Human immunodeficiency virus (HIV) is an incurable disease, and costs Australia ~$400m per year in avoidable health care costs. Despite increased prevention efforts to eliminate HIV, HIV rates have only declined by 7% in the last five years, and a number of priority populations, including Aboriginal and Torres Strait Islander peoples (hereafter Indigenous), and people from culturally and linguistically diverse backgrounds (CALD), have seen increases in rates. The HIV cascade of care has become a widely used approach to describe the benchmark stages along the HIV care pathway to viral suppression. At the 2014 International AIDS Conference in Melbourne, the joint United Nations Programme on HIV and AIDS (UNAIDS) and partners launched ambitious 90-90-90 and 95-95-95 targets for 2020 and 2030 respectively, as a commitment to improve access to antiretroviral therapy (ART) as a lifesaving treatment, a transmission prevention measure and a human right. Progress towards these targets is currently assessed in Australia using cross-sectional methods and standalone datasets that are not linked together.
The proposed national data linkage brings together the datasets by linkage that are used separately currently. The proposed surveillance activity aims to use data linkage to enhance routine HIV surveillance by improving the accuracy of the current HIV cascade of care in Australia, producing cascades for priority populations, and investigating factors associated with gaps in the cascade for priority populations. Data linkage between several national datasets will provide information on priority populations for which we are currently unable to report on; will enable validation and enhancement of current methodologies; and would provide a combined cohort which would help determine individual pathways through the HIV cascade of care.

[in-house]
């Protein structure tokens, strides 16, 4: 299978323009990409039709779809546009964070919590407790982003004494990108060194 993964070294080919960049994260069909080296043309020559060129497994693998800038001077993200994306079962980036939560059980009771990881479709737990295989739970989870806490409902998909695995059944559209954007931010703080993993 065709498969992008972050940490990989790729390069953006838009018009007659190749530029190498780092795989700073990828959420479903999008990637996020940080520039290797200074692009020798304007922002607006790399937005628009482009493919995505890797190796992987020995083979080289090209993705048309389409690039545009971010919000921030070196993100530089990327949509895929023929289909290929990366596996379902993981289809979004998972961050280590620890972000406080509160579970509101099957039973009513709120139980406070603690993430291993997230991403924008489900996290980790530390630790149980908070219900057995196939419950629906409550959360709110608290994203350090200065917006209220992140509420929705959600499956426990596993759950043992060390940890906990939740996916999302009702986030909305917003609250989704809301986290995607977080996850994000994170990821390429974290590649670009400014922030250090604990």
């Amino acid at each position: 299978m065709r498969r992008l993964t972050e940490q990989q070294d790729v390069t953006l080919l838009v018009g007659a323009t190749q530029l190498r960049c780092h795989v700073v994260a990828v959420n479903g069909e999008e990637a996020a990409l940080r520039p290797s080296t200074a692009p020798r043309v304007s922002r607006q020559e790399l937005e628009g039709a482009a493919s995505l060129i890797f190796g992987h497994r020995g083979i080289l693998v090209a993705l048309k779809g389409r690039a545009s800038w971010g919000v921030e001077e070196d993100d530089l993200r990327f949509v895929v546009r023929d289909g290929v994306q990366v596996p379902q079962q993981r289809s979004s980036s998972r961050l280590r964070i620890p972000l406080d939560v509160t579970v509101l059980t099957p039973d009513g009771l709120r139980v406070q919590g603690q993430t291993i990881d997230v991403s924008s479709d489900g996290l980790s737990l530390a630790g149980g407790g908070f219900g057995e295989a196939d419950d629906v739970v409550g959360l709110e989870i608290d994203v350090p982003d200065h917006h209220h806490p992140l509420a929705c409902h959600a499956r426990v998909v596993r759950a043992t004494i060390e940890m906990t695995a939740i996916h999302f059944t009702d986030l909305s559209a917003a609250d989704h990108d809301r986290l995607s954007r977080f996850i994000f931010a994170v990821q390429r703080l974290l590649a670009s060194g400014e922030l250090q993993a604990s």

This is a population-based, epidemiological linkage cohort study which will combine HIV notifications from the National HIV Registry (NHR) with Medicare Benefits Scheme (MBS), Pharmaceutical Benefits Scheme (PBS), National Death Index (NDI), hospitalisations, Australian Cancer registry, Disability Services National Minimum, NDIS and DOMINO (Centrelink) data of people notified with HIV in Australia between 1997–2025. This linkage is taking place for the first time and will be facilitated through the Australian Institute of Health and Welfare (AIHW) and upon ethical approval will be repeated annually and will be an ongoing enhanced surveillance system feeding into the annual estimates for the HIV cascade of care.
A longitudinal framework has the potential to estimate the time taken for a population to progress from one stage of cascade to the next. It is very difficult to understand the gaps and an individual’s transition in cascade through a typical cross-sectional analysis. Furthermore, longitudinal analysis provides an ability to track individuals who would otherwise appear to be lost to follow up along the care cascade and or who are not well characterised. The proposed analyses will also include assessment of factors associated with steps in the cascade, to help shape appropriate health policy and programs.
Australian Institute of Health and Welfare (AIHW); Health Equity Matters; Centre for Big Data Research in Health, UNSW Sydney; National Drug and Alcohol Research Centre, UNSW Sydney; Department of Developmental Disability, Neuropsychiatry, UNSW Sydney.
National Health and Medical Research Council (NHMRC)